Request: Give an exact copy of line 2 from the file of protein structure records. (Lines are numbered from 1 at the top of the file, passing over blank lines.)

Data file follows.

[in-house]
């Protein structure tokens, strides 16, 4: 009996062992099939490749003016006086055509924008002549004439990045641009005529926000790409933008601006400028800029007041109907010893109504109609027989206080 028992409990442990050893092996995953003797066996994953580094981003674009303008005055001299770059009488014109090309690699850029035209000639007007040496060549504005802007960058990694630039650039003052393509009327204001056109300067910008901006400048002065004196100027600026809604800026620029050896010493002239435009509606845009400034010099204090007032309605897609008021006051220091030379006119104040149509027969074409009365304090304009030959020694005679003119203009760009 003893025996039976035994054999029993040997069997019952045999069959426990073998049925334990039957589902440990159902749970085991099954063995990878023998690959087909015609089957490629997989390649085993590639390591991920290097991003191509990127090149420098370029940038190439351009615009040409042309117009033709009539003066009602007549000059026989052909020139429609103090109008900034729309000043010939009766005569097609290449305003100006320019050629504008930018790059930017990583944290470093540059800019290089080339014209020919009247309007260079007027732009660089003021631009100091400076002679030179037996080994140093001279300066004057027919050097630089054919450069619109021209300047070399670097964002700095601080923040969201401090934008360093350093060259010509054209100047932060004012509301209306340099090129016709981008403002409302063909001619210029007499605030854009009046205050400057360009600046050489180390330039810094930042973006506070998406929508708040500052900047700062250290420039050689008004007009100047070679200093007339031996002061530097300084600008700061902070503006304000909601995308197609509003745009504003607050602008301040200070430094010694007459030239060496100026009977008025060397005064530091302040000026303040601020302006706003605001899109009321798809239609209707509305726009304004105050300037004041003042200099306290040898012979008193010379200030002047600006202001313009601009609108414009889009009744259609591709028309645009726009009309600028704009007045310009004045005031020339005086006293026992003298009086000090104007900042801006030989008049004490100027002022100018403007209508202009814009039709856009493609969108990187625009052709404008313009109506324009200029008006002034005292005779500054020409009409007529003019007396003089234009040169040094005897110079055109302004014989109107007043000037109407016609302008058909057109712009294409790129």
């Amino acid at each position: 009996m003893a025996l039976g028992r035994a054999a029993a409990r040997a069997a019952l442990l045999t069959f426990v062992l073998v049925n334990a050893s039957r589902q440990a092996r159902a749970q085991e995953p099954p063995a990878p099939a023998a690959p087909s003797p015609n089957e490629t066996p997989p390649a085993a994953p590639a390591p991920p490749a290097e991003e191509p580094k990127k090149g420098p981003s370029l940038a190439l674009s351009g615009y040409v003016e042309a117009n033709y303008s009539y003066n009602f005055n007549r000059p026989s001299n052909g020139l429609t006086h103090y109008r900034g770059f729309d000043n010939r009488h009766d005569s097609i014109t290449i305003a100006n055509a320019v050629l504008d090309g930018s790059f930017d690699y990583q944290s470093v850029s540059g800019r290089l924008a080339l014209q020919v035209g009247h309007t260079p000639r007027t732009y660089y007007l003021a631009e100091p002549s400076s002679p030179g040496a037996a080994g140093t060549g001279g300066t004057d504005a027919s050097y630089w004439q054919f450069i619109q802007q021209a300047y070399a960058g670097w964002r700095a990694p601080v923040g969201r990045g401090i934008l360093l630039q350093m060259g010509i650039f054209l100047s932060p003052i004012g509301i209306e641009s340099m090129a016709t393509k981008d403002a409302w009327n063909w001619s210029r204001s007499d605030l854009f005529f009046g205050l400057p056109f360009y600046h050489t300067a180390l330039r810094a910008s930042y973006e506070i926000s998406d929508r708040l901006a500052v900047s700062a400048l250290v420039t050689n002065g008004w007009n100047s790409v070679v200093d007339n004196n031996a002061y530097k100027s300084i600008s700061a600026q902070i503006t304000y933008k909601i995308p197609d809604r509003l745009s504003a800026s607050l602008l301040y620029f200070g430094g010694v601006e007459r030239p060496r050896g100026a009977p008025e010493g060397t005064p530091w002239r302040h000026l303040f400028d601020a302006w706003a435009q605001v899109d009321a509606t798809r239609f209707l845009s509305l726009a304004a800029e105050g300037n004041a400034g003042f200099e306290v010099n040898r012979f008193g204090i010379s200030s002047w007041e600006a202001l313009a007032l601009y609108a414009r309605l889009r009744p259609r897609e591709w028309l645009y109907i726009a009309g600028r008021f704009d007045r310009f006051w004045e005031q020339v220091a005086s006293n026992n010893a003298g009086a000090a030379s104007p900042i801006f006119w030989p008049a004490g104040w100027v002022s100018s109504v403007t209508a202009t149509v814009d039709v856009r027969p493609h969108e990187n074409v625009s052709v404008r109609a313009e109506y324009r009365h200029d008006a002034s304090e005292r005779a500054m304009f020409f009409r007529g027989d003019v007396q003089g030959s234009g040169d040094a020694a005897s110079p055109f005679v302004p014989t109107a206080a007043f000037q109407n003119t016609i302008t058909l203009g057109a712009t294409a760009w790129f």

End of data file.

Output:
């Protein structure tokens, strides 16, 4: 009996062992099939490749003016006086055509924008002549004439990045641009005529926000790409933008601006400028800029007041109907010893109504109609027989206080 028992409990442990050893092996995953003797066996994953580094981003674009303008005055001299770059009488014109090309690699850029035209000639007007040496060549504005802007960058990694630039650039003052393509009327204001056109300067910008901006400048002065004196100027600026809604800026620029050896010493002239435009509606845009400034010099204090007032309605897609008021006051220091030379006119104040149509027969074409009365304090304009030959020694005679003119203009760009 003893025996039976035994054999029993040997069997019952045999069959426990073998049925334990039957589902440990159902749970085991099954063995990878023998690959087909015609089957490629997989390649085993590639390591991920290097991003191509990127090149420098370029940038190439351009615009040409042309117009033709009539003066009602007549000059026989052909020139429609103090109008900034729309000043010939009766005569097609290449305003100006320019050629504008930018790059930017990583944290470093540059800019290089080339014209020919009247309007260079007027732009660089003021631009100091400076002679030179037996080994140093001279300066004057027919050097630089054919450069619109021209300047070399670097964002700095601080923040969201401090934008360093350093060259010509054209100047932060004012509301209306340099090129016709981008403002409302063909001619210029007499605030854009009046205050400057360009600046050489180390330039810094930042973006506070998406929508708040500052900047700062250290420039050689008004007009100047070679200093007339031996002061530097300084600008700061902070503006304000909601995308197609509003745009504003607050602008301040200070430094010694007459030239060496100026009977008025060397005064530091302040000026303040601020302006706003605001899109009321798809239609209707509305726009304004105050300037004041003042200099306290040898012979008193010379200030002047600006202001313009601009609108414009889009009744259609591709028309645009726009009309600028704009007045310009004045005031020339005086006293026992003298009086000090104007900042801006030989008049004490100027002022100018403007209508202009814009039709856009493609969108990187625009052709404008313009109506324009200029008006002034005292005779500054020409009409007529003019007396003089234009040169040094005897110079055109302004014989109107007043000037109407016609302008058909057109712009294409790129």